Despite all of the alluring features, what surprises me most about King's residency is how boisterous, yet hidden-in-plain-sight it is. I watched a trio of teenagers stroll past the gothic estate as though it were just another house in the neighborhood. I've heard the outside of King's yard can get packed with tourists, but that day, nobody but my family came to look at it.
It's not the house itself that makes King's property creepy, but the place where it is located - the silence and unassuming nature of it all. Maine is on the outskirts of the United States. It is where many go to retreat. Soon, King's house will become a writer's retreat and archive. But for now, it is the spooky red heart of Bangor. It is a dark fortress in the middle of happy provincial life. It is where best-selling nightmares are born.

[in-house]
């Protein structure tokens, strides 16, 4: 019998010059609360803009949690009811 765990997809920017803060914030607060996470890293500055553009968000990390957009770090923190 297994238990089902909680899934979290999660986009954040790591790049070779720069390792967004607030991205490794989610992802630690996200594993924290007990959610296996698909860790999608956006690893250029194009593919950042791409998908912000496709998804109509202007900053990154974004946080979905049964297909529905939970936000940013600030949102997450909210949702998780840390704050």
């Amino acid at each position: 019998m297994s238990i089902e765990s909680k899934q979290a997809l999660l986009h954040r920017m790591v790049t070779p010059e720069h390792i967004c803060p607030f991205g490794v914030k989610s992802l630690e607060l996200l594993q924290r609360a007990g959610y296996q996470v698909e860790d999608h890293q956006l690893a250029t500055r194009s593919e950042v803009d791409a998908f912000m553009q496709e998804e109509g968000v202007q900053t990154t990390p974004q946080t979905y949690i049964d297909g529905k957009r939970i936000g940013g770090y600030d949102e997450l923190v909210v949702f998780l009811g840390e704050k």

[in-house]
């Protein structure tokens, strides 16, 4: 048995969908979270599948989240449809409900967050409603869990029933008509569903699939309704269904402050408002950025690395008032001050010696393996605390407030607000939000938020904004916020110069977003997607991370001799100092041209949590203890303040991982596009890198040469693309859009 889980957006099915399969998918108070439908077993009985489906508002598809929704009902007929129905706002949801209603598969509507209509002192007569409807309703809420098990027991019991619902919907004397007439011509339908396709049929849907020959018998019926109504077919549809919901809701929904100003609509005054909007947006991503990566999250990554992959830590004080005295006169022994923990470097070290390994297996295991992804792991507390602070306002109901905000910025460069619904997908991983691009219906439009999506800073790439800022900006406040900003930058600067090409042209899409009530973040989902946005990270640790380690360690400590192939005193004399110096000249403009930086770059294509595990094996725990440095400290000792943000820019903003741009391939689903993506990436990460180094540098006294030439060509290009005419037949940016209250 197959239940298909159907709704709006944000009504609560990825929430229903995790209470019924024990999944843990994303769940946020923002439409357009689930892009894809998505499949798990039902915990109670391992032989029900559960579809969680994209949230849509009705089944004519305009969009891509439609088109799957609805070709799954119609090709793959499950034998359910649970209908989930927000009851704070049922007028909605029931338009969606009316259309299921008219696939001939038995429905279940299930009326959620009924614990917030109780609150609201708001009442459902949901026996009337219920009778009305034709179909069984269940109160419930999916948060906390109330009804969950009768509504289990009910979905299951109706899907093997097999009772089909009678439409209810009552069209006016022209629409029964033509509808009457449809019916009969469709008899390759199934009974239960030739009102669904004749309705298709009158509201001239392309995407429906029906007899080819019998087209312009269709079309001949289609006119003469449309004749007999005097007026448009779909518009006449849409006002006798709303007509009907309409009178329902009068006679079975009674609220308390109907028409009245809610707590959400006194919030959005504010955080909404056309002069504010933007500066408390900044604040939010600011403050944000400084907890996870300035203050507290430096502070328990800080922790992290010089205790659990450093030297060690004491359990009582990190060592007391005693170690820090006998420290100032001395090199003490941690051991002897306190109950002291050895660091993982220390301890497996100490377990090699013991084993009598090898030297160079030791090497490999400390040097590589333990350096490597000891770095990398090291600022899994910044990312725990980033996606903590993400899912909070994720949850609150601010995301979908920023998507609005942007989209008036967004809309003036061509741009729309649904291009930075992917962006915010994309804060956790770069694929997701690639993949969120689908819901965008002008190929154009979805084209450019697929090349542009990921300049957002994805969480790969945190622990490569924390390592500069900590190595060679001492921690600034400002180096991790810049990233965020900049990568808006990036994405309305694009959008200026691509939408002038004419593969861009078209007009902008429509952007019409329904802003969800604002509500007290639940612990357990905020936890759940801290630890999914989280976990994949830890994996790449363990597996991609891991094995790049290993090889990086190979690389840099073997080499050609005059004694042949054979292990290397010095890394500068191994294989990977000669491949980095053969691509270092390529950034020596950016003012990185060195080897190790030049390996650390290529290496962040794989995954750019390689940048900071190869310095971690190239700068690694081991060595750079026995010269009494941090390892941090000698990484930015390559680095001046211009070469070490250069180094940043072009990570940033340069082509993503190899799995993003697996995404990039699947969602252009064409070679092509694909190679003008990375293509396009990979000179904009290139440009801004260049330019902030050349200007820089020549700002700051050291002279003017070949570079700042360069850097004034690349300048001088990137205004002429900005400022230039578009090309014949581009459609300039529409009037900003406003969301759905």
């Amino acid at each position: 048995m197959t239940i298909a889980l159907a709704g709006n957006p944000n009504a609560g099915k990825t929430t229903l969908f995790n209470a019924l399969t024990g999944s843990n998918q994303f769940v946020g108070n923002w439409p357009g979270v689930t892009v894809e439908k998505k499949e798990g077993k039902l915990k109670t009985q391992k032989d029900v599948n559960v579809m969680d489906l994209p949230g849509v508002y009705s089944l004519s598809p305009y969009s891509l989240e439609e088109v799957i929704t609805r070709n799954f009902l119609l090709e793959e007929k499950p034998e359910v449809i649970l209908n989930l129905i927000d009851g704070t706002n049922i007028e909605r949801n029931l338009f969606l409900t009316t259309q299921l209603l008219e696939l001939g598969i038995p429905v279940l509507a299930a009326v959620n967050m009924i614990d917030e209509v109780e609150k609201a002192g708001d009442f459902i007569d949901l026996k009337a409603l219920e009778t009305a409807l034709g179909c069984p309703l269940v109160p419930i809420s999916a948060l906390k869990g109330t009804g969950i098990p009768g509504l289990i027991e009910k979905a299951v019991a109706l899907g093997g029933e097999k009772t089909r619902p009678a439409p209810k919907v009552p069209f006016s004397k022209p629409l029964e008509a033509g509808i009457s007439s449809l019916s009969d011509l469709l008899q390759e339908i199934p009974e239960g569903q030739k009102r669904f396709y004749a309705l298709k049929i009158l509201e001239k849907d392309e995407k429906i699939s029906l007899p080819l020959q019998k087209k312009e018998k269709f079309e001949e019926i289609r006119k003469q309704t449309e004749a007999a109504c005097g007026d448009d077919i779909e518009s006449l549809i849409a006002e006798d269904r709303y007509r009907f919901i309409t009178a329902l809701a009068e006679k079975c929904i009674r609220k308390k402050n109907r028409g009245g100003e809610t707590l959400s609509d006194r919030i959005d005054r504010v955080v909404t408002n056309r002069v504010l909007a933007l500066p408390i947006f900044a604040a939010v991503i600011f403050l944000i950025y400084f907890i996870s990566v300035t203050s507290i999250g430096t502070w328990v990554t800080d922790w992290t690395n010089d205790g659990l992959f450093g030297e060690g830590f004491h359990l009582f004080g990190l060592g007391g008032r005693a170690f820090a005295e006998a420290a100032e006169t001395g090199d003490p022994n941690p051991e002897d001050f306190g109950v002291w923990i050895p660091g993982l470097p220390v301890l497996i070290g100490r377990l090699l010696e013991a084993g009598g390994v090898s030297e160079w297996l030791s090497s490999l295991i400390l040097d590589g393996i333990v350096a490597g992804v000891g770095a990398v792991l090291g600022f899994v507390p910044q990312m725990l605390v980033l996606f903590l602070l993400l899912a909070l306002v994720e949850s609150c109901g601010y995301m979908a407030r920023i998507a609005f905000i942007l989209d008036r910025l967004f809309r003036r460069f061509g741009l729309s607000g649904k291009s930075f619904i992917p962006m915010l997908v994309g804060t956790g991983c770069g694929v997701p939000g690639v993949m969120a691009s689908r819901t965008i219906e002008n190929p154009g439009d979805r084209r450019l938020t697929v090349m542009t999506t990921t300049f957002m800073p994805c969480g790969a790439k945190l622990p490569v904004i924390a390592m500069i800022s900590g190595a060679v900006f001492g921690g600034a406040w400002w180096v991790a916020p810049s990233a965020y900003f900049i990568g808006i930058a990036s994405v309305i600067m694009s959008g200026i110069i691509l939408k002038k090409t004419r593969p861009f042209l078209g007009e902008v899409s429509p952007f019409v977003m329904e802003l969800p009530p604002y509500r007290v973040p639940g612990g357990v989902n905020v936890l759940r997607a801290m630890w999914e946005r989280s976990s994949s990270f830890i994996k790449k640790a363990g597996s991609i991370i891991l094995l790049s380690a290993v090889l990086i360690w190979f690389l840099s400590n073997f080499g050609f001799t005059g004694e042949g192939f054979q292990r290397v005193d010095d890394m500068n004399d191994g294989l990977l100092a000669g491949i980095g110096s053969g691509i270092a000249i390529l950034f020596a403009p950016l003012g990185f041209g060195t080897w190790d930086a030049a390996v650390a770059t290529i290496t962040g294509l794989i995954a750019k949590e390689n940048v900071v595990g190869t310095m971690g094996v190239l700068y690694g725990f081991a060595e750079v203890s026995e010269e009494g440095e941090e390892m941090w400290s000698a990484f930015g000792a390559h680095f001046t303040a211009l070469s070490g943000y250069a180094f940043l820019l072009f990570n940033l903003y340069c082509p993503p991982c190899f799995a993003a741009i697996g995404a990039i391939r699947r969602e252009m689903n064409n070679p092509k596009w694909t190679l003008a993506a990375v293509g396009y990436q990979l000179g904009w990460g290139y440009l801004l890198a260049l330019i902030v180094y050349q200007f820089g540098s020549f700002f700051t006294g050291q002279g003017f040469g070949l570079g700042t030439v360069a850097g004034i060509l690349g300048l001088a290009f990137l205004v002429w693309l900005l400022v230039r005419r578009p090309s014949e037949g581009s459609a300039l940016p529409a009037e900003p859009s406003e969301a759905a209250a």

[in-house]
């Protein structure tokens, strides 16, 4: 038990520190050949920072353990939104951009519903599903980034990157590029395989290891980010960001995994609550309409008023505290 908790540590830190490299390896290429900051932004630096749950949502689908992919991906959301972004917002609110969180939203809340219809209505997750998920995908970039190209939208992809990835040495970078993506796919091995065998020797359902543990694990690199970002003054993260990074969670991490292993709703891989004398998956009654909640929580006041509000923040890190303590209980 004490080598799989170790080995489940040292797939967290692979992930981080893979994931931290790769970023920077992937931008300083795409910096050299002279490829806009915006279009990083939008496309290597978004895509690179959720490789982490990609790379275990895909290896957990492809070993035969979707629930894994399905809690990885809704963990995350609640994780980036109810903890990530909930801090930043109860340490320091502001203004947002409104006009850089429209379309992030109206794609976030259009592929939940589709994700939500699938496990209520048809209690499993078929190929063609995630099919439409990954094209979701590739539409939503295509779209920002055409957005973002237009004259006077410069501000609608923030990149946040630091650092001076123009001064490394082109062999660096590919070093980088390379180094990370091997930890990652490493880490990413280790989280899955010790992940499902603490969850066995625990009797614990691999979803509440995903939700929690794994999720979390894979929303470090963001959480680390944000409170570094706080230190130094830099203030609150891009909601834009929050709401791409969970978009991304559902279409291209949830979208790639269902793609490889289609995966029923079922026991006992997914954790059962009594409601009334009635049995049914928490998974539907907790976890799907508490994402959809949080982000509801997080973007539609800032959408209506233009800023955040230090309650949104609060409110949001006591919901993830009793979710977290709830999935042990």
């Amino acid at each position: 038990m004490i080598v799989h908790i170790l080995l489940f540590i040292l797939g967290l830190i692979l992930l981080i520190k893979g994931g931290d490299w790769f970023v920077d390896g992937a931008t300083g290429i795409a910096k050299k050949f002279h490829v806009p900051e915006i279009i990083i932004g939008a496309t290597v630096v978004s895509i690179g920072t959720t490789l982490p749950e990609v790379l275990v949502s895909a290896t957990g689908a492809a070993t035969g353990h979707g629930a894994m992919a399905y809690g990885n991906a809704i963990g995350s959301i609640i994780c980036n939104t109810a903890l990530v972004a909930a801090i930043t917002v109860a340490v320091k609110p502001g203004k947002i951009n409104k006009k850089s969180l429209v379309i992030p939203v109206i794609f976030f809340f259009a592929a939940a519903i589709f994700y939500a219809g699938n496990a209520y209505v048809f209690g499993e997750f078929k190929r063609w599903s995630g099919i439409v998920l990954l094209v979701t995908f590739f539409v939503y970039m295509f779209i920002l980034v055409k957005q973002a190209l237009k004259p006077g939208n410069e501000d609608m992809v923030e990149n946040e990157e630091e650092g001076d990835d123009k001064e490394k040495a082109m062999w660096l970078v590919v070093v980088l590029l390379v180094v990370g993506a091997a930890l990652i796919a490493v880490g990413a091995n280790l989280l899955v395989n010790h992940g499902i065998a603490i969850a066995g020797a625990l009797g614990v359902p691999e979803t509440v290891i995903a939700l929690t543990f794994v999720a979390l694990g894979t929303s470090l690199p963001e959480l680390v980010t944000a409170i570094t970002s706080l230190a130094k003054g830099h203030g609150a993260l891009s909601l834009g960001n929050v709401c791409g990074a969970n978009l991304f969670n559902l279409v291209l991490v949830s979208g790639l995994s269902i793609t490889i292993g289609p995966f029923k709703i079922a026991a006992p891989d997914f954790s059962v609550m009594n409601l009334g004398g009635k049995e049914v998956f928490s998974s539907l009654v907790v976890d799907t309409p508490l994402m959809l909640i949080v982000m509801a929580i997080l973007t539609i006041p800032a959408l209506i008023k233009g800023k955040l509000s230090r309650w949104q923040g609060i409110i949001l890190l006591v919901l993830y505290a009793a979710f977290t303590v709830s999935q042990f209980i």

As we passed the iron fence to explore the rest of the suburb, Dad tapped me on the shoulder.
"What's that in the window?" he said in a concerning tone. He pointed to the second story. I felt my heart quicken. Did he see Stephen King, or could it be something else?
I gave him a playful punch on the shoulder. "Har har. Very funny."
As far as I know, The Master of Horror's house is not actually cursed. But just like reading one of his novels, it's fun to give in to the terror. xxx
Thanks for reading! If you'd like to send me a message or see what I'm up to outside of Vocal, you can follow me @katyisaladybug on social media. If you'd like to read another Stephen King-themed article of mine, check out "Why Bayville, NJ is a Stephen King Town." I think if Mr. King didn't reside in Maine, he'd find my super haunted hometown a great place to live.
Thanks for any likes and/or tips. Until the next story.